WHO IS TAJ WEEKES?
One basic but incomplete answer is that Taj Weekes is a dreadlocked Rastafarian musician, bred in the Caribbean but shaped by intercontinental life experience. A more significant answer would be that he is a creative, poetic singer-songwriter who fronts a dynamic reggae band named Adowa. And there’s an additional, highly significant answer, just as true as the first two. Taj is an unwavering, energetic humanitarian whose dedication extends beyond his song lyrics into his social activism, an activism that has culminated in his official role with the United Nations as “UNICEF Champion for Children” and his children’s charity, They Often Cry Outreach (TOCO).
WHAT DOES TAJ WEEKES HAVE THAT MAKES HIM SPECIAL?
Aside from brains, a heart, and a great smile, he has four acclaimed albums of musically adventurous reggae. A fifth, “Love Herb and Reggae,” is arriving in 2015, to be supported by a year-long tour. Taj is remarkable too in that, although a formidable idealist, he nonetheless maintains an unblinking and sophisticated view of the world. This balance between seeing what is and seeking what should be clearly powers his social activism. It also imbues his songs with a pragmatic, non-judgmental optimism that is not merely unusual in reggae, but almost unique. So what makes Taj Weekes special can be summarized in three words: MUSICIAN. POET. HUMANITARIAN. What makes him astonishing is the easy and unforced harmony among all these facets of his existence.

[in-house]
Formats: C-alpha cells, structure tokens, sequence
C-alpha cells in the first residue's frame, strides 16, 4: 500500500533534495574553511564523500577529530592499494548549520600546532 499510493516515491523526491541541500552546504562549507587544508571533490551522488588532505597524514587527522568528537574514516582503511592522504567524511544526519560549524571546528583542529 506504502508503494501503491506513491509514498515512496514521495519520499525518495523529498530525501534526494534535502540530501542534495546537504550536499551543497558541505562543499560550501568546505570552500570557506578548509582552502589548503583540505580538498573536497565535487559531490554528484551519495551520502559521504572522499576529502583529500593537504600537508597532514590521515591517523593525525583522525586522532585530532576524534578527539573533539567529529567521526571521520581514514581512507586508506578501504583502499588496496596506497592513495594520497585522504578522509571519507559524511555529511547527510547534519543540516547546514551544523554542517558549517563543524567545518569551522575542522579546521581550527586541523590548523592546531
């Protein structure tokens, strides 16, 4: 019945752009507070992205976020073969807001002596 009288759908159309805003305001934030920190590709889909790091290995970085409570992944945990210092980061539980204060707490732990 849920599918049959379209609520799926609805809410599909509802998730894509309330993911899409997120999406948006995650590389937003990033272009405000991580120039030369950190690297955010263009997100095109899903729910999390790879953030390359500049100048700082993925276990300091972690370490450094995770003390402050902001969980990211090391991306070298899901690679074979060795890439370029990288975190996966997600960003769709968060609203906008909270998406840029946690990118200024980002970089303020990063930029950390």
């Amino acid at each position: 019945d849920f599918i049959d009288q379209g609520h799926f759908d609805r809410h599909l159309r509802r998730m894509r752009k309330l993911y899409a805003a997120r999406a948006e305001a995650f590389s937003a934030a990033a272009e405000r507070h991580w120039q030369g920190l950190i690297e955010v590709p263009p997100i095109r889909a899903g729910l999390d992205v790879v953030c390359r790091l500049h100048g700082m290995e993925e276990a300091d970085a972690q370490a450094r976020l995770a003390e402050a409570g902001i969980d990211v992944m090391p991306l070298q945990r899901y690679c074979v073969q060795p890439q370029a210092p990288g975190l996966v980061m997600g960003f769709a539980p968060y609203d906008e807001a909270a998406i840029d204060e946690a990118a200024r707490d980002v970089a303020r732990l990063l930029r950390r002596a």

Adowa is a disciplined team of talented musicians from differing cultures and with broad musical influences that backs Taj Weekes live and on recordings. The name salutes the battle of Adowa in 1896, which ensured sovereignty for Ethiopia and proved crucial in the advancement of African independence and pride. Adowa’s specific line-up alternates from time to time, but at a typical gig you might see a bassist from Dominica steeped in soca, a classically trained keyboardist with roots in Barbados, a Jamaican reggae stalwart on drums, a Trinidadian guitarist, and backup singers from yet another island. What’s consistent is that the eclectic styles and tastes of its members ensure a freshness and inventiveness to Adowa’s arrangements. The faces may change, but the excellent musicianship, and the vibe, remain.
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